This article is from the March/April 2010 issue of Dollars & Sense: Real World Economics, available at http://www.dollarsandsense.org/archives/2010/0310clarkmazzetta.html


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This article is from the March/April 2010 issue of Dollars & Sense magazine.

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Fewer Guns! More Butter!

Left Alternatives to Tea Partying

By Jill Mazzetta and Tillman Clark

Mainstream media outlets, from Fox News to NPR, have amplified the right-wing-populism du jour to the point where if the Tea Party phenomenon wasn’t a mass movement to begin with, it stands a chance of becoming one. Too bad the Tea Partiers’ solutions to the economic crisis—less government, “freer” markets—are what caused it in the first place. Now the Washington Post and other outlets are reporting that an opposing “Coffee Party” movement has recently formed through Facebook, with chapters starting up across the country.

But what about good old-fashioned, face-to-face, left organizing? You might not hear about it on cable news, but there is plenty going on. Here are three nationwide campaigns fighting for federal action on unemployment and cuts in military spending.

The 25% Solution

This new initiative, organized in part by the Boston-based Community Labor United (massclu.org), is grounded in the notion that true national security comes not from our whopping $700 billion yearly defense budget but from strong communities with adequate resources for health, education, and environmental protection. The campaign calls for an immediate 25% reduction in military spending—which could be easily achieved by withdrawing from Iraq and Afghanistan, cutting weapons systems the Pentagon itself deems unnecessary, and closing half of the 800 U.S. military bases abroad—and directing the resulting savings toward job creation.

“We want to go beyond the slogans and actually create jobs,” says Mike Prokosch, a veteran popular economics educator and one of the main organizers of the initiative. A 25% cut in defense spending would yield about $175 billion a year, enough to build or renovate over 20,000 schools, provide health coverage for 40 million people, or create 5 million green jobs. For more information, visit www.25percentsolution.org.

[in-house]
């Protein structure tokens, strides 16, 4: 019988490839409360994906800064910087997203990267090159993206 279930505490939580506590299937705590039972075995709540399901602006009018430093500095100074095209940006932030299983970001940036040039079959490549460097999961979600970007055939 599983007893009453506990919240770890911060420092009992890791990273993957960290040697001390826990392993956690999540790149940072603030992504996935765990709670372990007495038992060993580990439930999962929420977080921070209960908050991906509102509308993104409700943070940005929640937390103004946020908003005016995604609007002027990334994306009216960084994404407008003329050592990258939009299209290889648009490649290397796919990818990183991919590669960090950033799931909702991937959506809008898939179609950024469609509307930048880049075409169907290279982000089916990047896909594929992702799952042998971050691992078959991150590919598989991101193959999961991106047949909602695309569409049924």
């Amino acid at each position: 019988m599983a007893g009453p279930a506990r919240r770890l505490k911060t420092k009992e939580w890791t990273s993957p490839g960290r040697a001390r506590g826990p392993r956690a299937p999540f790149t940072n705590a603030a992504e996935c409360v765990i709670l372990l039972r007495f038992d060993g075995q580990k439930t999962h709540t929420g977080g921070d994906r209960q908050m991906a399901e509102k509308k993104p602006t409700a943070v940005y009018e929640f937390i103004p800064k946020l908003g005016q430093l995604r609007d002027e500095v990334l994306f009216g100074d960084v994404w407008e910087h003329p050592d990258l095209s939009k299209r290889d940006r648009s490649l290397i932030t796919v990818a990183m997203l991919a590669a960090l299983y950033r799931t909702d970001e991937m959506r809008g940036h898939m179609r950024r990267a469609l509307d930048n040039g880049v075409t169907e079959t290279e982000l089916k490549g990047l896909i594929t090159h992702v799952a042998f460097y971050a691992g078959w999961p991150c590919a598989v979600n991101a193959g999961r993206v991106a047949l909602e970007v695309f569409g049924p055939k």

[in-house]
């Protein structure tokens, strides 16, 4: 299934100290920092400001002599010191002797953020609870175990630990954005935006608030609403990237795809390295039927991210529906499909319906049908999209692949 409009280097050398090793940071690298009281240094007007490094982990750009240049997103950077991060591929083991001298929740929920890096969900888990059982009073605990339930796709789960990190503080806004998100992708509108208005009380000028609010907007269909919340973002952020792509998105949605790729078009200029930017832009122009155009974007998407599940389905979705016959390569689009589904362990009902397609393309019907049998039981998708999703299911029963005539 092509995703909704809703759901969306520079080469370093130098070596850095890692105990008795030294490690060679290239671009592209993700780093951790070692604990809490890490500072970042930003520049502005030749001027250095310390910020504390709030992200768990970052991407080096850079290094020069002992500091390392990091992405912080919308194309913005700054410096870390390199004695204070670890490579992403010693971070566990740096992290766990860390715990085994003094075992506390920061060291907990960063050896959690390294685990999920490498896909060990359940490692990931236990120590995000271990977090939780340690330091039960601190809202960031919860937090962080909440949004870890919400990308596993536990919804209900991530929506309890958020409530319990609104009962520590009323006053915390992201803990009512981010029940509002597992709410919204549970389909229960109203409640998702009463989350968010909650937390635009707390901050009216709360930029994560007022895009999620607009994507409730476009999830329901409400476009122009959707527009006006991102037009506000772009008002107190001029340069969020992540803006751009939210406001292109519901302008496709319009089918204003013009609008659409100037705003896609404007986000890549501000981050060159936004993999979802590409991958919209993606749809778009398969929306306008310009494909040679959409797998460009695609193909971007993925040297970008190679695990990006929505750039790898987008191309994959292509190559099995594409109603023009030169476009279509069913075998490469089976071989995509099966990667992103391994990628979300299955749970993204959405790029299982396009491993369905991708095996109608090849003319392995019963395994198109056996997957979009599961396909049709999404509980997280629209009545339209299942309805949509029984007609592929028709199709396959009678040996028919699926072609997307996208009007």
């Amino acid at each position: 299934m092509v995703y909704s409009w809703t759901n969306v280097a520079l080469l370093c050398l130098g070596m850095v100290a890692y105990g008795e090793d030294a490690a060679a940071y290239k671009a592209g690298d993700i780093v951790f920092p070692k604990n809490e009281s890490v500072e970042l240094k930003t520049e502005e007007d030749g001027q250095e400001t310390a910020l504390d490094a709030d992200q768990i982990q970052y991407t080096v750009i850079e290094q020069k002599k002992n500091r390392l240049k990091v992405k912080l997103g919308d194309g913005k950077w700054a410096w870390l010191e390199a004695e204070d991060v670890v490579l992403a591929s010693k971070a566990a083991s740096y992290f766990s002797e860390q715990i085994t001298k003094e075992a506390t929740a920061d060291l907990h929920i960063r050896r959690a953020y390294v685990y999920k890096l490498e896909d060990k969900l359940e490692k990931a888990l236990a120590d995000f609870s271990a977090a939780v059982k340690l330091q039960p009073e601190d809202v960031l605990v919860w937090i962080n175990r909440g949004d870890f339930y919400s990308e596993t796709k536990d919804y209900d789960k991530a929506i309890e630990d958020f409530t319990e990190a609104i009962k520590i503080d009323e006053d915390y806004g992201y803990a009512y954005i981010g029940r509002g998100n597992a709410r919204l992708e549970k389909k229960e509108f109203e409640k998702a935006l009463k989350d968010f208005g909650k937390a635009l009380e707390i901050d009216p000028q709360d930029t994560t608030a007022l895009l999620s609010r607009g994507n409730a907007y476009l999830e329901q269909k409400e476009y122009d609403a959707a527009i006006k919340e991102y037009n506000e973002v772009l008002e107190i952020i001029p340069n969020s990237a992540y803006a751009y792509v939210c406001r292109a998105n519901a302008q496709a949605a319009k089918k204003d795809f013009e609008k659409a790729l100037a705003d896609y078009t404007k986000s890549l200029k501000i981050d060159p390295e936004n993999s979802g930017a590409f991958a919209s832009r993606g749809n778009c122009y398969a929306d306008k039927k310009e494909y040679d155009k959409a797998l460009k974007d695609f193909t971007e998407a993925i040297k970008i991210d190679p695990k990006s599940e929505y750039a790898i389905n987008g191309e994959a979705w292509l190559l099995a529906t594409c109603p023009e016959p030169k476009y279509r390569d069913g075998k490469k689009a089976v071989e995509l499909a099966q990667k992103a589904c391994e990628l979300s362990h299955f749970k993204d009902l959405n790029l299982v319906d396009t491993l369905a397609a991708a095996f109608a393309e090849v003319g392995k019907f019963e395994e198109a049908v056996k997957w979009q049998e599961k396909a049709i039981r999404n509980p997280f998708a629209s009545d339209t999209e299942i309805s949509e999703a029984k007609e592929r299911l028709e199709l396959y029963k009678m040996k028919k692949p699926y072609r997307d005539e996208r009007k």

The National Jobs for All Coalition

On the first Friday of every month, the Bureau of Labor Statistics (BLS) publishes the previous month’s unemployment data. The National Jobs for All Coalition (NJFAC) is turning these “First Fridays” into an opportunity to press for federal action on unemployment, with vigils and pickets at unemployment offices.

The NJFAC has launched a national campaign to push for full employment at decent wages. Based partly on a New Deal-style program of direct government job creation, the campaign’s vision also includes democratic workplaces with family-friendly policies, environmentally sound job opportunities, and safe, prosperous communities.

In November, the NJFAC co-sponsored a conference that brought together over 125 people from 50 like-minded organizations, including labor, religious, and poor people’s organizations, along with the Chicago Political Economy Group. There was “a strong feeling that we should aim not just to get back to the pre-recession days of chronic high unemployment, stagnant wages, and neglected physical and social infrastructures,” says coalition chair Trudy Goldberg. Participants agreed on several ways to generate revenue for living-wage jobs, such as cuts in military spending, more progressive taxes, and a “transaction tax” on stock transfers. For more information, visit www.jobsconference.org and www.njfac.org.

Jobs with Justice

“We are building a grassroots movement to transform our economy,” says Ricardo Valadez, program and communications director for Jobs with Justice (JwJ). That’s a tall order, but with more than 20 years of organizing experience, it’s one that JwJ is confident it can fill. The group sees the current economic crisis as an opportunity to organize workers and promote labor rights. It also collaborates with already-unionized workplaces to mobilize against threats caused by the current economic crisis, such as layoffs and wage cuts.

Recently, JwJ launched a comprehensive social action campaign focused on unemployment. It features a “series of escalating mobilizations” throughout the spring, progressing from rallies and student walkouts, to a March for Jobs at the U.S. Social Forum in Detroit in June, to a march on Washington this summer. For more information, visit www.jwj.org.

Jill Mazzetta is a student at Emerson College and a Dollars & Sense intern; Tillman Clark is a recent graduate of Evergreen College and was a D&S intern in the summer of 2008.


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